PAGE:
As others have said with more conviction [a veiled reference to a prior member of the Court who dealt with suggestions for change in an opinion by ignoring them while graciously stating that all suggestions had been incorporated in the revised opinion], I have accepted all of your suggestions. There is a tone of friendship in the opinion that may have formerly been lacking. The question of power to compel municipalities to pay counsel is explicitly left open, although the possible sources of the power are mentioned. Some slight repetition has been eliminated, others retained. [The municipality] is flagged but not flogged. The question of whether we will do anything about [the municipality] is not addressed, but our power to [order the provision of] counsel is fairly clearly stated. Other suggestions, too numerous to mention, have been graciously incorporated in the revision. Some imperious observations … have been eliminated. In deference to Justice Clifford, I have not added any more footnotes.

That kind of graciousness enlivened the tedious hours of Court conferences and defined his relationship with us.

At the same time, his work habits were unassailable. It was not uncommon for him to send us faxes well past midnight, even toward the end of his life. Three months before he died, I received a fax he had sent at 12:34 a.m. about an ethics case.

One of the Chief Justice’s engaging qualities was his interest in our travel plans. In 1986, when my wife and I were planning a trip to Venice, he said, “Of course Dan, you must stay at the Cipriani.” We did not stay there. It cost $600 a night. When we arrived at the Pension Seguso instead, we found a bottle of champagne and flowers in the room with the following message:

Barbara and Dan,

Just wanted to get you started right. You’re on vacation, forget everything else, enjoy every minute of it. And eat something before you taste the wine.

Love, Robert Wilentz

Keeping in Touch While on Vacation

And when the Chief Justice went on vacation himself, he often kept in touch with the Court, as shown in this letter written on the stationery of the La Bastide de Gordes in Provence, in the south of France, on Sept. 7, 1994:

Mes Amis:

This was a lovely hotel. I have broken the little safe in the room (no great loss: the concierge (f.) told me that she had the key), the shower thing (the one that used to be attached to a metal tube), the beautiful window lock, lost my key to the room, paraded through the lobby in my shower robe on my way to the pool, and requested a drink in the hotel lounge at 11 PM — it closes at 7:30. In fact all of Gordes closed at 7:30. There are 2,021 permanent residents, all dead, and about 5,000 tourists, all German. The outstanding characteristics of the town (other than the urge to get out) are the extremely steep & narrow “walks,” made from ankle-straining stones and the age of everything (500 yrs. — otherwise they tear it down).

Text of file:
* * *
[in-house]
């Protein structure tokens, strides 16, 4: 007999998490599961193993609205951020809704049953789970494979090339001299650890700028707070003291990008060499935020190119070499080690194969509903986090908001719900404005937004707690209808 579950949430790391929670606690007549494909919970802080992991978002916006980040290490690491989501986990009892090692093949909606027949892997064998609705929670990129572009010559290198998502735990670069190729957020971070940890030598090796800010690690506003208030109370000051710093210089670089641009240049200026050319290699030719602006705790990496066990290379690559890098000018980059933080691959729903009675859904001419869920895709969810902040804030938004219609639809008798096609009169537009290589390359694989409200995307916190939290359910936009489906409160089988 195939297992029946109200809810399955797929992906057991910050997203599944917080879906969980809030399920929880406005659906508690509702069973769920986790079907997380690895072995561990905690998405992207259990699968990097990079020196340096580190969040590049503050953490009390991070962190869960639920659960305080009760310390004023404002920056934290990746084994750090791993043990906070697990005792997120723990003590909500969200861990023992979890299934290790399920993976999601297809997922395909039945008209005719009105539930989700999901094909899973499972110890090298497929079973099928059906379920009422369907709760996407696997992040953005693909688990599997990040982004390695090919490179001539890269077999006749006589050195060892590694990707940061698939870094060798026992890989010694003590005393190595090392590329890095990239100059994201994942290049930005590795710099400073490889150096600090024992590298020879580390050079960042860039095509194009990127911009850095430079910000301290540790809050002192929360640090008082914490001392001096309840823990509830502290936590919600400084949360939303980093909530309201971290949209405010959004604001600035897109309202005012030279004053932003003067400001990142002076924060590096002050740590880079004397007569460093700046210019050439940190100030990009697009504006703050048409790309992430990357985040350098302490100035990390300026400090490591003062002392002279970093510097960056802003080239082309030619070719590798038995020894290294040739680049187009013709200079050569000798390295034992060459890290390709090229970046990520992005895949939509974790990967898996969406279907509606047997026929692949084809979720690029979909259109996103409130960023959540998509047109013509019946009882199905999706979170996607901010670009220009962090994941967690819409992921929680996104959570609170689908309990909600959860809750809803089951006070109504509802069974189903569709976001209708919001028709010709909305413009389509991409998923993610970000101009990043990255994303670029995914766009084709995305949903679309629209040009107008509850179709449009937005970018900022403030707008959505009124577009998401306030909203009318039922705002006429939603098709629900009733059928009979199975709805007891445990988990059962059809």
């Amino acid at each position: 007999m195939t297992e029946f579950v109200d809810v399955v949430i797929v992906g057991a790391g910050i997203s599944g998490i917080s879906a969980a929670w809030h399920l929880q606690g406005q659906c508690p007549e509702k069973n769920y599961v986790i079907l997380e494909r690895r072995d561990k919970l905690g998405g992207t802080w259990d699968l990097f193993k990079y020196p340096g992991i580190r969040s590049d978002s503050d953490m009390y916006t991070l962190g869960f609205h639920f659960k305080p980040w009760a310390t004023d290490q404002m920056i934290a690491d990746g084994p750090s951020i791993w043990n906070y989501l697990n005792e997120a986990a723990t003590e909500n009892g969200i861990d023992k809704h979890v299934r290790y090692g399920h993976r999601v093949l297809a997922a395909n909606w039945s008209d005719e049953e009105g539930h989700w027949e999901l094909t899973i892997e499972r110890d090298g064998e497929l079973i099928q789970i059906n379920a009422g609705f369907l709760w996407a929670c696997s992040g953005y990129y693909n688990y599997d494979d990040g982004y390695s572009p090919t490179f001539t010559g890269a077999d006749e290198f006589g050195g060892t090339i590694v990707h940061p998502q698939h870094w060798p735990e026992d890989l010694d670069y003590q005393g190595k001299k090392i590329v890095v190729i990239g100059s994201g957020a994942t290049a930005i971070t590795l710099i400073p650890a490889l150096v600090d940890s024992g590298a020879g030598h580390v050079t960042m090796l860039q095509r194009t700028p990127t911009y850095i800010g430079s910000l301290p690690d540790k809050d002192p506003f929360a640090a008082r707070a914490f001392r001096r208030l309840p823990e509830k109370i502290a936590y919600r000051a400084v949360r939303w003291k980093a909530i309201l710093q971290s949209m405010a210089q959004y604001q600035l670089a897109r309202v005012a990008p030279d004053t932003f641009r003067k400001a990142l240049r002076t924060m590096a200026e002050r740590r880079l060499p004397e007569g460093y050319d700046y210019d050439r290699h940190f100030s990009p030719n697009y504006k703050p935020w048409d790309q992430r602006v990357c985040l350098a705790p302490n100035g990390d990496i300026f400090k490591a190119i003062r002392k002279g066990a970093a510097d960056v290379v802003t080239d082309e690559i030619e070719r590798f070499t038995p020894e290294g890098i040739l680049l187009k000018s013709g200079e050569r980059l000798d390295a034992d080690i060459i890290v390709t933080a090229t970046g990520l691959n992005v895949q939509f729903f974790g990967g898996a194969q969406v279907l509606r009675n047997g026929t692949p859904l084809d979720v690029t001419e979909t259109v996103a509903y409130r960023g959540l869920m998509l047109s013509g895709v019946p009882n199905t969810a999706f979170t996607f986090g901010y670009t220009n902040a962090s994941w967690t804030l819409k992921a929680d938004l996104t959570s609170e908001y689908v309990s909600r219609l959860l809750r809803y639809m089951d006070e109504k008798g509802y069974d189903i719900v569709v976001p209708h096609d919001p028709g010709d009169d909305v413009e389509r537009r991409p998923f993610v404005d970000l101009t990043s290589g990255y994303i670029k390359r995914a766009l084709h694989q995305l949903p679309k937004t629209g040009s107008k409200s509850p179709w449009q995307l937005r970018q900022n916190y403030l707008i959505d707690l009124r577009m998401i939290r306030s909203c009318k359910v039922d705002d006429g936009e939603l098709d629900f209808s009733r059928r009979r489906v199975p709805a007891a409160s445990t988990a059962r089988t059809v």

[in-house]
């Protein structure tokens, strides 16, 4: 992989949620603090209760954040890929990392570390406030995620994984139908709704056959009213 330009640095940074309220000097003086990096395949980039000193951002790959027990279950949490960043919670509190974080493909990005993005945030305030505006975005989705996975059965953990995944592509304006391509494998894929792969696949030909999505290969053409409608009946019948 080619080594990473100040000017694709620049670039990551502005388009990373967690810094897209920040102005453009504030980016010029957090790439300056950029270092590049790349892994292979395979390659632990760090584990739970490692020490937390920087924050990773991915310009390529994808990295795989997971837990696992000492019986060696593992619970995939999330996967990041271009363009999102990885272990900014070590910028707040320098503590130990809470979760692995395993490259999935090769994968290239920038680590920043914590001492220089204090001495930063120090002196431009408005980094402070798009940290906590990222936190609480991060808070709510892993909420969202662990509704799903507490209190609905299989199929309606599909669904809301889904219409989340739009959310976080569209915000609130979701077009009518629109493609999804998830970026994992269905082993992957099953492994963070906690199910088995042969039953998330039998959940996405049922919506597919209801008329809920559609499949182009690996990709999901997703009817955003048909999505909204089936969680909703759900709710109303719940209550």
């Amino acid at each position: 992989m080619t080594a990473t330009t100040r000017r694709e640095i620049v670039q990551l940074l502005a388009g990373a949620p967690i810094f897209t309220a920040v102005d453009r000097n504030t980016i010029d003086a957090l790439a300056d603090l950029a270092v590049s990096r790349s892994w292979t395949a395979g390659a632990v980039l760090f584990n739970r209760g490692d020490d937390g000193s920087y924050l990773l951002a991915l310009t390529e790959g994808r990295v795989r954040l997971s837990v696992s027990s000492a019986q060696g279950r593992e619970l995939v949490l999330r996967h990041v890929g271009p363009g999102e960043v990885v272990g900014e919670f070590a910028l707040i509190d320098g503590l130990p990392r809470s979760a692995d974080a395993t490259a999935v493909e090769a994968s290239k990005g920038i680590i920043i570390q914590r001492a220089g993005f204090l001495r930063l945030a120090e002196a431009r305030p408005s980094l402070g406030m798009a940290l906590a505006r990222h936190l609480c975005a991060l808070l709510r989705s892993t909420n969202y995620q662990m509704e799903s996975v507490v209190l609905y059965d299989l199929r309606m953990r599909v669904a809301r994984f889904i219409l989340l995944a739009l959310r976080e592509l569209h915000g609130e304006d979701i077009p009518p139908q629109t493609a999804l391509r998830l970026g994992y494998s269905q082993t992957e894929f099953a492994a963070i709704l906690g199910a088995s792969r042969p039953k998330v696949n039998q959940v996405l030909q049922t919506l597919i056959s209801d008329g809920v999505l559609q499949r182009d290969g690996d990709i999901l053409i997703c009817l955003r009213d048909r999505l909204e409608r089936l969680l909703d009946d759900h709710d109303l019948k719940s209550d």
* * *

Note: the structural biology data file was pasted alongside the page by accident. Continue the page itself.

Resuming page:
Visited Venasque where there is not a suitable monument erected in honor of Justice and Mrs. O’Hern. A little trip he suggested for an evening (“The roads are all well marked”) took 2 hours & but for my bravery, could have resulted in extreme panic. It takes 20 minutes with the benefit of light. I will never forget it — a little opinion on inverse capitalization & retroactive taxation of illegal tax foreclosure sales & proceeds will be appropriately assigned. Venasque supposedly has 785 residents including a handful whose families have lived there since the 7th century (B.C. or A.D. — it makes no difference); the rest are dead.

Leave tomorrow (by car) for Paris. All is well! C.J. (?)

P.S. — No word from anyone yet on the tomatoes!

The latter was a reference to one of his greatest undertakings — growing tomatoes at his home in Deal. As the Chief was about to return from his trip, Justice Clifford replied:

September Fourteenth, 1994

TO: Chief Justice Wilentz

FROM: RLC

RE: Stewardship

Well, Chief, I must confess that I am left wondering just what is the big deal about your job. I mean, this has been a piece of cake: a little conference in Morristown, a little argument time in Trenton, and nobody bothering me with nothin’. … No probation officers picketing, no bar association [complaints] … , no urgent communiqués (save for seventeen copies of your travel schedule, sent by [Steven] Bonville to each member’s home and chambers, then faxed, then delivered by Charlie [Brill], then the whole process repeated every third day).

So on your return you will find your judicial machinery as finely-tuned and running as smoothly as when you left it. The only glitch I experienced came, as might be expected, from the conduct of some of the members, who as a lot remain incorrigible. Why, for instance, should the presiding justice be subjected, during oral argument, to the insolence of a member drawing the hand across his throat as a sign that he had heard quite enough from the poor disciplinary respondent who was struggling to avoid the three-years suspension that he richly deserves and will doubtless receive? Why must my every effort to bring order to our proceedings be met with indifference bordering on contempt? But you know these problems all too well, and I am sure Senior Associate-Justice-in-Waiting Handler will have to endure much of the same.